Has Vancouver's first HCA (Heritage Conservation Area) impacted housing sales prices?

In late September 2015, the City of Vancouver designated First Shaughnessy as the city's first Heritage Conservation Area (HCA).  The counsel heard from two generally opposing audiences at the public hearings.  

  1. Those in favour of the HCA see the value in keeping First Shaughnessy heritage intact and improved whilst fearing a swath of new mega mansions not in keeping with established neighbourhood aesthetic.  
  2. Those opposed to the HCA see the value in allowing owners to demolish their house, regardless of its age or character and fear that the restriction on demolition to only post-1940 homes would result in lower property values for pre-1940 homes. 

The question is what has happened in Shaughnessy since the decision?

Eight properties have sold in First Shaughnessy since October 1, 2015.  Four were pre-1940 homes, meaning the new conservation guidelines would apply and four were post-1940, meaning they could be torn down.  In terms of lot size, each category had three properties that were between 10,000 - 15,000 sq/ft  and one property over 15,000 sq/ft. The comparison of price per square foot of the lot, the average price for pre-1940 was $439 sq/ft and the average price for post-1940 was $427 sq/ft. The range of prices for lot sq/ft price for pre-1940 was $319-$525 sq/ft and for post-1940 $276-614 sq/ft.  Lot sq/ft price is a good way to get a quick snapshot comparison but ultimately more factors should be taken in to account for a detailed comparison.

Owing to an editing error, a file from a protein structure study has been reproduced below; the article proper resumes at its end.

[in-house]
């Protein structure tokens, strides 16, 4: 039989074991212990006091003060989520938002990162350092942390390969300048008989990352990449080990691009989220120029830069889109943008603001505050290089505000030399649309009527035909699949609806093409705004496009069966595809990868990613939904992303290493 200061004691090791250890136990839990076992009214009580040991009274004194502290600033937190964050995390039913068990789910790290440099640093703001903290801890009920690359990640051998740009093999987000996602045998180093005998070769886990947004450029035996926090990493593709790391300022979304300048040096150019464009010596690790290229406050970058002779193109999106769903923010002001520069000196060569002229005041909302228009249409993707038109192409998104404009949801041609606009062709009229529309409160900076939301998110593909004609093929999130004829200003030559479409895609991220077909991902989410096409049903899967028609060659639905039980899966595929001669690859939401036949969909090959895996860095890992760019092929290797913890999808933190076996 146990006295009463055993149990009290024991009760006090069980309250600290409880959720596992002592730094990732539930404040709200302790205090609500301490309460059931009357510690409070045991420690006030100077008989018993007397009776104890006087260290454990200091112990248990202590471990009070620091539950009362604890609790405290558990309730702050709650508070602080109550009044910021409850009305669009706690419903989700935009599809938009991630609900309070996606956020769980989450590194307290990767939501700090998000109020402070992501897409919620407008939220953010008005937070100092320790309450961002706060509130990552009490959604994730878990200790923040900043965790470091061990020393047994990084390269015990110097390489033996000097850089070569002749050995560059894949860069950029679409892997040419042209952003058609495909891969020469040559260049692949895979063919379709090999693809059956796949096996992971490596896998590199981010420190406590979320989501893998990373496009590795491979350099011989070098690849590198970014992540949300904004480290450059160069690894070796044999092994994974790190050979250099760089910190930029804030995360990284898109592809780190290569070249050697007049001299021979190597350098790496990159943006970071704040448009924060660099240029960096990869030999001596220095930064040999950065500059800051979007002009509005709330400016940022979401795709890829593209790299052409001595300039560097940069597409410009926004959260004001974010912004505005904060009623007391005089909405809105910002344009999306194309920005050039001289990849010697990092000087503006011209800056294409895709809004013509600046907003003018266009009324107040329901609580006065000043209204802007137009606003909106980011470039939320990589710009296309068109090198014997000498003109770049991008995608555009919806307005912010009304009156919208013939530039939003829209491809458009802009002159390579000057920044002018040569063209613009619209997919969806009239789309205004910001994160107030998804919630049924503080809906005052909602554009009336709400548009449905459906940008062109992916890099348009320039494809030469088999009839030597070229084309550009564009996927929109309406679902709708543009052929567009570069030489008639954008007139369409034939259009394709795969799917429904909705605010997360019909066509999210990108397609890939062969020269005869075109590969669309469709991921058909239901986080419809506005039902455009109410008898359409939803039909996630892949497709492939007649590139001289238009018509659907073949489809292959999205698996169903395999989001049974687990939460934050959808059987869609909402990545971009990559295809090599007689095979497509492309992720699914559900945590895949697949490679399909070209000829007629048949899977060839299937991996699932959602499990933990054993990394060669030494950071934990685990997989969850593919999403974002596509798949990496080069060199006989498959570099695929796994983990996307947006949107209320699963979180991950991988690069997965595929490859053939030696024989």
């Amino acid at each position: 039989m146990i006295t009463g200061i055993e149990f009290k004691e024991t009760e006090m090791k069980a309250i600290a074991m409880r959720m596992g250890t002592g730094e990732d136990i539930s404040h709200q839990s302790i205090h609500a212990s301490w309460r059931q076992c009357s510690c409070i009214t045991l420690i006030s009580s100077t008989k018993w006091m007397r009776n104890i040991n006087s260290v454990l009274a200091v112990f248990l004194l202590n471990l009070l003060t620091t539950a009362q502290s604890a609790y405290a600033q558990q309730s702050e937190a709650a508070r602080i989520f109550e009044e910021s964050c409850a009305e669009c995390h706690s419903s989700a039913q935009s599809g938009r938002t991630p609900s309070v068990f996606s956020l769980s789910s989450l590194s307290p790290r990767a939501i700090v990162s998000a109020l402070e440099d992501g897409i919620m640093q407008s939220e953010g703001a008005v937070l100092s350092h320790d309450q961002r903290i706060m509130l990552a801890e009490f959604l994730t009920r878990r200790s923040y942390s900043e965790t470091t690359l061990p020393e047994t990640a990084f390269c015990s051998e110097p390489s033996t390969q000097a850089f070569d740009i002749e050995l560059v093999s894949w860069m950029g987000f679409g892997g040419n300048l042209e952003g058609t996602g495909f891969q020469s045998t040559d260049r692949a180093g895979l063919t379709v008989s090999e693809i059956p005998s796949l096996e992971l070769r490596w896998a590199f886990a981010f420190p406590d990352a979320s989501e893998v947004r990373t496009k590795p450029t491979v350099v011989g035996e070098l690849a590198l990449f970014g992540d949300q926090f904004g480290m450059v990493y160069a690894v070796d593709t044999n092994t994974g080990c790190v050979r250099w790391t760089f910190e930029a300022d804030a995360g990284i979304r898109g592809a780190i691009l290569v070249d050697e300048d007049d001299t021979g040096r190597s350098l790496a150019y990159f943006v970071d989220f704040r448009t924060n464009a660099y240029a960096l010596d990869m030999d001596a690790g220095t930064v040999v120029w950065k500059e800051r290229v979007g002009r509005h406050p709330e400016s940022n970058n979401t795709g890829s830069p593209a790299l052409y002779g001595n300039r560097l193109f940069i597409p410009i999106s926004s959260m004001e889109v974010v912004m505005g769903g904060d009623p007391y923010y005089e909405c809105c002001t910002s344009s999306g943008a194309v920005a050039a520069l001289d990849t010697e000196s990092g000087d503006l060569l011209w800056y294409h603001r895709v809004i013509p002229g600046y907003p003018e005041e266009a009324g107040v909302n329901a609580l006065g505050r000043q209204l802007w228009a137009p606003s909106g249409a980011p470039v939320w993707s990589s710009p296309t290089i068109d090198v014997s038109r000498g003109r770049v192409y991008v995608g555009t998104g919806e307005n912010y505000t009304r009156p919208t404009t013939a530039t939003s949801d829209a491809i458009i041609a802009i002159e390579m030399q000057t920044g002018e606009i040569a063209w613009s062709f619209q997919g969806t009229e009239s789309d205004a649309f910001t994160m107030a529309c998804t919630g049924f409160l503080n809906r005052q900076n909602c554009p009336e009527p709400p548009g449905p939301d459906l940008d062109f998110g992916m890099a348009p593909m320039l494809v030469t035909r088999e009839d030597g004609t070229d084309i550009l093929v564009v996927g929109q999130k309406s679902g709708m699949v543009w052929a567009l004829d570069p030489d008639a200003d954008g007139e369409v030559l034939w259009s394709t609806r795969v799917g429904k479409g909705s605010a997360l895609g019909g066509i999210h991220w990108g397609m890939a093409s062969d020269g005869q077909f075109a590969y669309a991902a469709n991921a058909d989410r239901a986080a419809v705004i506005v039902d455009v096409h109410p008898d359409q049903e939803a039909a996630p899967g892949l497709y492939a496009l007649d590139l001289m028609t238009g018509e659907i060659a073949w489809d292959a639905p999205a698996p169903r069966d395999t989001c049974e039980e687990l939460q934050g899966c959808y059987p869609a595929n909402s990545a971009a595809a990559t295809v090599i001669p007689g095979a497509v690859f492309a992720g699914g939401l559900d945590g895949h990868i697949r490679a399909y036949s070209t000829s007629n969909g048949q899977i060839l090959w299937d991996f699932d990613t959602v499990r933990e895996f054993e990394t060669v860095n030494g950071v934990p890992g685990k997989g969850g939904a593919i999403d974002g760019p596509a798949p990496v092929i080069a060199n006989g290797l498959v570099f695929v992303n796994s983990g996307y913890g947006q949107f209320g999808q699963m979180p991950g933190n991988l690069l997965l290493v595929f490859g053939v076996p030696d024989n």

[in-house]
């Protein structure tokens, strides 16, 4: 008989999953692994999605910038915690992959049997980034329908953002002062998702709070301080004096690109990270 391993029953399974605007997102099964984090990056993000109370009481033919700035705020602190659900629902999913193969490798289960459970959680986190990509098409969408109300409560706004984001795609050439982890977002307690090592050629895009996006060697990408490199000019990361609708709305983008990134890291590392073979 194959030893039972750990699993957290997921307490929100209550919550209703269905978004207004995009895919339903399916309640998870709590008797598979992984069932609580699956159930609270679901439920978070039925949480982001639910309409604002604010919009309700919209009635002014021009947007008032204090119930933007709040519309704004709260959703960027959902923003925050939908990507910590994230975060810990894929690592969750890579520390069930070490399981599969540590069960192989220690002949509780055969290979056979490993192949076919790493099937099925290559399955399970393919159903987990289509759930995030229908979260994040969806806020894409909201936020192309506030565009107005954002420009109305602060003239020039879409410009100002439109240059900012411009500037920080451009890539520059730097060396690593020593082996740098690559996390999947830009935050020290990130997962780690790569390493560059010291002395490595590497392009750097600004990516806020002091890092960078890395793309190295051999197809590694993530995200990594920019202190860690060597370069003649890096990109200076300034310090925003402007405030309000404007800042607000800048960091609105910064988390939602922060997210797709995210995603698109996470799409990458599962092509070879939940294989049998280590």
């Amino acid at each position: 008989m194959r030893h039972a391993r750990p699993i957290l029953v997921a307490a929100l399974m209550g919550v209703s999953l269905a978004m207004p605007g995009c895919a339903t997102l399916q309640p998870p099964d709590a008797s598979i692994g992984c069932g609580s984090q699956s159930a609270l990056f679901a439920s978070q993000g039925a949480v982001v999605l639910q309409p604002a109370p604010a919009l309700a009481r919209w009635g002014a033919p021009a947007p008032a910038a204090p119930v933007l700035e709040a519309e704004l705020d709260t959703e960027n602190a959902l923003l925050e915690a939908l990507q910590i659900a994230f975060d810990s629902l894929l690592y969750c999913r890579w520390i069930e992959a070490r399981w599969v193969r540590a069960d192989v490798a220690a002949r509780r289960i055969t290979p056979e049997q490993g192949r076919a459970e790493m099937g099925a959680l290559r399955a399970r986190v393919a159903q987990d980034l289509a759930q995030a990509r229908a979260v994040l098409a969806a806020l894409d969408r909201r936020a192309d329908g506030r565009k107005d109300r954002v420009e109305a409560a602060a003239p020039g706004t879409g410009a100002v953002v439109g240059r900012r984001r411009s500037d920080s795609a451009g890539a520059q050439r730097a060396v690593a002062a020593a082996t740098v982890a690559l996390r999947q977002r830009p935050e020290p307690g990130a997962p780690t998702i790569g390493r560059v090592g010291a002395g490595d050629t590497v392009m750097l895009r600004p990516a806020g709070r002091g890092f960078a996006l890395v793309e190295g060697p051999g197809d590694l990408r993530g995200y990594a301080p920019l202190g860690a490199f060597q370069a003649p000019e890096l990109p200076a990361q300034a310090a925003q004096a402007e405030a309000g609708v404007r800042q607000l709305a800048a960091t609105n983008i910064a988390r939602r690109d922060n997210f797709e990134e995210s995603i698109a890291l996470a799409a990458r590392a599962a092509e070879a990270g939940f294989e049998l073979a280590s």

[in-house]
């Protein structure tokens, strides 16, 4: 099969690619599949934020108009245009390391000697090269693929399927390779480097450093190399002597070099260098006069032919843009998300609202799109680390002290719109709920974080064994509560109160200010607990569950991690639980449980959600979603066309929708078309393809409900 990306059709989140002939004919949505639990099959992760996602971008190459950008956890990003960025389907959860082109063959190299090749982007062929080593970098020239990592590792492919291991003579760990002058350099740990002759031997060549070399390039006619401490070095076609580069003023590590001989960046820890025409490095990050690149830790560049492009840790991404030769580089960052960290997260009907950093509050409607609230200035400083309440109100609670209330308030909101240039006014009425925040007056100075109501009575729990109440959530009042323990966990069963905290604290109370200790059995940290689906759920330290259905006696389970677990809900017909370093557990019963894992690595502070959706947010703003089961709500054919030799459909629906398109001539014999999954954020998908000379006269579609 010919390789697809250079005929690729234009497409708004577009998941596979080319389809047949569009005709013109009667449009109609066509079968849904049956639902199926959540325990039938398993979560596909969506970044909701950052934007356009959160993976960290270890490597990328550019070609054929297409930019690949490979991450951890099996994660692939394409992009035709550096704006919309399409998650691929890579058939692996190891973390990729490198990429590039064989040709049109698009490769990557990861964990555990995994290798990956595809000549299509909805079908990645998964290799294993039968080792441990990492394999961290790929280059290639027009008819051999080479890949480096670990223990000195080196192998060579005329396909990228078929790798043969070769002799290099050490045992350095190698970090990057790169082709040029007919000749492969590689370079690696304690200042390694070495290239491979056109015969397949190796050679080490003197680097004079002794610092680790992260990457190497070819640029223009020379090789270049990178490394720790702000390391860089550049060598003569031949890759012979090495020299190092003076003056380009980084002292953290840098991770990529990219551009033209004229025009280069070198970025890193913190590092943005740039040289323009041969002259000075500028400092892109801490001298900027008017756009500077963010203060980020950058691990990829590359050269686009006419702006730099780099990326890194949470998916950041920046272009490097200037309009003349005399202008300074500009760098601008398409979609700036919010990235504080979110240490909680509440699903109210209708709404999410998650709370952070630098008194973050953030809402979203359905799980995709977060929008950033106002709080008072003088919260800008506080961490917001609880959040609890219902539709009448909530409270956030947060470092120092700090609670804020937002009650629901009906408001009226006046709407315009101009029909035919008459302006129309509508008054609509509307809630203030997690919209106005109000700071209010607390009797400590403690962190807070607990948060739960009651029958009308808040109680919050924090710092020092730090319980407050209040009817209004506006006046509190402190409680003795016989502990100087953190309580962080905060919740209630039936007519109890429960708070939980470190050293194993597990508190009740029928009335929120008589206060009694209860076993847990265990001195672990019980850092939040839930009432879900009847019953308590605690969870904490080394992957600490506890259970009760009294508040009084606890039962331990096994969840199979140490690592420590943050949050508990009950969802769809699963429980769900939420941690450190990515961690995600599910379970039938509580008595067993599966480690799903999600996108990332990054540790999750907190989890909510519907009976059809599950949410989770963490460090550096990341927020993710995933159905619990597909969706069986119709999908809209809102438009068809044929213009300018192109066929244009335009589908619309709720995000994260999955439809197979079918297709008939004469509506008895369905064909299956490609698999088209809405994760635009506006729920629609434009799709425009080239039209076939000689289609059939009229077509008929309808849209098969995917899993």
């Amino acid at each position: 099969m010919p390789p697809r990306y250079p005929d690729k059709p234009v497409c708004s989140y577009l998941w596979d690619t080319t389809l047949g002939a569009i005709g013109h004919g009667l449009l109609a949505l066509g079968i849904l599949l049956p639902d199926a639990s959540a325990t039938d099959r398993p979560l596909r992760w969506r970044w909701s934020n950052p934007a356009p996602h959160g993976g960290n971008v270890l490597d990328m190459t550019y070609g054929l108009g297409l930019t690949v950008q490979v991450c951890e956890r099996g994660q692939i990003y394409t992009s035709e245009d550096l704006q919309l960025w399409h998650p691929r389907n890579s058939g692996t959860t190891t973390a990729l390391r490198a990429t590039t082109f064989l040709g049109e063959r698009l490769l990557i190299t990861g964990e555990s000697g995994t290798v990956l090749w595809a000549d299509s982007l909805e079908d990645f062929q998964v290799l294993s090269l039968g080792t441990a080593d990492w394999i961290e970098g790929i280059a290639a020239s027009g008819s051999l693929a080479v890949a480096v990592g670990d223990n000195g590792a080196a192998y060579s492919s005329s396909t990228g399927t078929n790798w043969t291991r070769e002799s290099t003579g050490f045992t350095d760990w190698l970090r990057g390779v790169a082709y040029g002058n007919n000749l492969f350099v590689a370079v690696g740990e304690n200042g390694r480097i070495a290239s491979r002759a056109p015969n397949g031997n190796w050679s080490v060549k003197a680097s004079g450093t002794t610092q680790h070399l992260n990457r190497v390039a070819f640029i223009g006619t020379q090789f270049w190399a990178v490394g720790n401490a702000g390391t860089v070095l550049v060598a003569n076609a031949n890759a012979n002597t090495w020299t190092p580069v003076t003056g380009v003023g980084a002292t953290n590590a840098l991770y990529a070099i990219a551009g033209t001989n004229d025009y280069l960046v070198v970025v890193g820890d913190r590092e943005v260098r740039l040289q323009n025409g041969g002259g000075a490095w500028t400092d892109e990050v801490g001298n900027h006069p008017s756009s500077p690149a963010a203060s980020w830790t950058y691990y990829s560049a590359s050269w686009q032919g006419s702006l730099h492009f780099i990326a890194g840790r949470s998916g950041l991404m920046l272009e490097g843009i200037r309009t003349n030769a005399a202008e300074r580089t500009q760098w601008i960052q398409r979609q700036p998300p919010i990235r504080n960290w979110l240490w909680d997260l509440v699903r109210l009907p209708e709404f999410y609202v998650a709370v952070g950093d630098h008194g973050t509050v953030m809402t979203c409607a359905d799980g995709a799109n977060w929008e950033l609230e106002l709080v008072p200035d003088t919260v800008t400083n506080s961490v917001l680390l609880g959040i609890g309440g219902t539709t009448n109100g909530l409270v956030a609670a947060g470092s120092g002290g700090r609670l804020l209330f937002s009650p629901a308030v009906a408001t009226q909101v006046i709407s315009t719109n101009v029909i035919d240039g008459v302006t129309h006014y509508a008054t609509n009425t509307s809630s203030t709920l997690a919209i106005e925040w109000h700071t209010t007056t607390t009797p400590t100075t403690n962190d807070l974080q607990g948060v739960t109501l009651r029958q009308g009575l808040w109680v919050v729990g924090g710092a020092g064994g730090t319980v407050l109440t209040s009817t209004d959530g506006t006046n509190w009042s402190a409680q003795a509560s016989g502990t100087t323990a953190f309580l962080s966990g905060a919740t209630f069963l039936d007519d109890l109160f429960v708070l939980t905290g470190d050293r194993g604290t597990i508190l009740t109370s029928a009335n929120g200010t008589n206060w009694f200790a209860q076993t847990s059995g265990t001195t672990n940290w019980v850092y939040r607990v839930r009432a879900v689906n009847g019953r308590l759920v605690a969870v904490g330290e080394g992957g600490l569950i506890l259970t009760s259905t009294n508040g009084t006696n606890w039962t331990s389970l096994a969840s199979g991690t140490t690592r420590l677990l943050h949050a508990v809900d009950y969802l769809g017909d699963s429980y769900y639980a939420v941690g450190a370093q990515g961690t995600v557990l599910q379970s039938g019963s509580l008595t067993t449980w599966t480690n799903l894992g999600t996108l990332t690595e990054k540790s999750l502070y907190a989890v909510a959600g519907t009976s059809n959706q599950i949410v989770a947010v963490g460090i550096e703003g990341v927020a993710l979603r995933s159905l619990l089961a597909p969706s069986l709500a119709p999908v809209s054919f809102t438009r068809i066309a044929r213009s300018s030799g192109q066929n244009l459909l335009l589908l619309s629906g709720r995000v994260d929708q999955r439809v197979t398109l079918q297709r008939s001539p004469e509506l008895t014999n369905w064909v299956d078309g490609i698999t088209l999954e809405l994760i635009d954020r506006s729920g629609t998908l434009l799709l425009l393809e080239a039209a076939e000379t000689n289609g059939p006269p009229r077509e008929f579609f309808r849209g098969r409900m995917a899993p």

Even from a simple snapshot comparison, It would appear initially that there has been no impact on housing values in First Shaughnessy as a result of the HCA.  The sale price comparison between pre and post 1940 homes is negligible.  I will update this in a few months to see what information more sales data will bring.